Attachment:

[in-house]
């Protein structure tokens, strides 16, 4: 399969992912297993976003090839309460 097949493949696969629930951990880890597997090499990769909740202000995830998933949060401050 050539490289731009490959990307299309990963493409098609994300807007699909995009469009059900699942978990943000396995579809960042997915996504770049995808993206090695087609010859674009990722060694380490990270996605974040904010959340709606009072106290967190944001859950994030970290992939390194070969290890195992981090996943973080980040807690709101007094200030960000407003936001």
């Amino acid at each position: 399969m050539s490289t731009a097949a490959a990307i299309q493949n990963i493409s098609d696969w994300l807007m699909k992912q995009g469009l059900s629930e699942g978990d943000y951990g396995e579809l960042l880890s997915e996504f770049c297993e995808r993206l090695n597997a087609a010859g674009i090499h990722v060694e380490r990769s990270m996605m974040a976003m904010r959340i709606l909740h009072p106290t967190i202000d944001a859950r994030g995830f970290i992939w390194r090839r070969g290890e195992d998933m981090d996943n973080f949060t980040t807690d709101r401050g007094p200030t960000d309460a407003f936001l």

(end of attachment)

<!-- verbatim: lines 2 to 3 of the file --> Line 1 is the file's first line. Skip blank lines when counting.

């Protein structure tokens, strides 16, 4: 399969992912297993976003090839309460 097949493949696969629930951990880890597997090499990769909740202000995830998933949060401050 050539490289731009490959990307299309990963493409098609994300807007699909995009469009059900699942978990943000396995579809960042997915996504770049995808993206090695087609010859674009990722060694380490990270996605974040904010959340709606009072106290967190944001859950994030970290992939390194070969290890195992981090996943973080980040807690709101007094200030960000407003936001």
């Amino acid at each position: 399969m050539s490289t731009a097949a490959a990307i299309q493949n990963i493409s098609d696969w994300l807007m699909k992912q995009g469009l059900s629930e699942g978990d943000y951990g396995e579809l960042l880890s997915e996504f770049c297993e995808r993206l090695n597997a087609a010859g674009i090499h990722v060694e380490r990769s990270m996605m974040a976003m904010r959340i709606l909740h009072p106290t967190i202000d944001a859950r994030g995830f970290i992939w390194r090839r070969g290890e195992d998933m981090d996943n973080f949060t980040t807690d709101r401050g007094p200030t960000d309460a407003f936001l």